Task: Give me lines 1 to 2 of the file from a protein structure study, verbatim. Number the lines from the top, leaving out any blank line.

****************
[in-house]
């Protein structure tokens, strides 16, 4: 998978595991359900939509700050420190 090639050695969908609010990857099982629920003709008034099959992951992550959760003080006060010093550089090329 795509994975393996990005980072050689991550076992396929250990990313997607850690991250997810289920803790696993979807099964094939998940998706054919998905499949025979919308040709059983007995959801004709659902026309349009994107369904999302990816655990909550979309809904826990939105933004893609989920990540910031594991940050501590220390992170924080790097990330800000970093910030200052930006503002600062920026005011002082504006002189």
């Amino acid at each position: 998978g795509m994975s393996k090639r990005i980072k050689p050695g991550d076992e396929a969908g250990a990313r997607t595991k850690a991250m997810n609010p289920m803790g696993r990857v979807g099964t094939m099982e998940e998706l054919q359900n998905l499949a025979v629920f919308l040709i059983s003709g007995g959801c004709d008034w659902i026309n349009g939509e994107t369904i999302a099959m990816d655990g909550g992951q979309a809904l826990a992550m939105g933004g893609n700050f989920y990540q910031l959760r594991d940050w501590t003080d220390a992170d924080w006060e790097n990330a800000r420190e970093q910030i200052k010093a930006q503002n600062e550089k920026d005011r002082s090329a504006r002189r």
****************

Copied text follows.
[in-house]
């Protein structure tokens, strides 16, 4: 998978595991359900939509700050420190 090639050695969908609010990857099982629920003709008034099959992951992550959760003080006060010093550089090329 795509994975393996990005980072050689991550076992396929250990990313997607850690991250997810289920803790696993979807099964094939998940998706054919998905499949025979919308040709059983007995959801004709659902026309349009994107369904999302990816655990909550979309809904826990939105933004893609989920990540910031594991940050501590220390992170924080790097990330800000970093910030200052930006503002600062920026005011002082504006002189």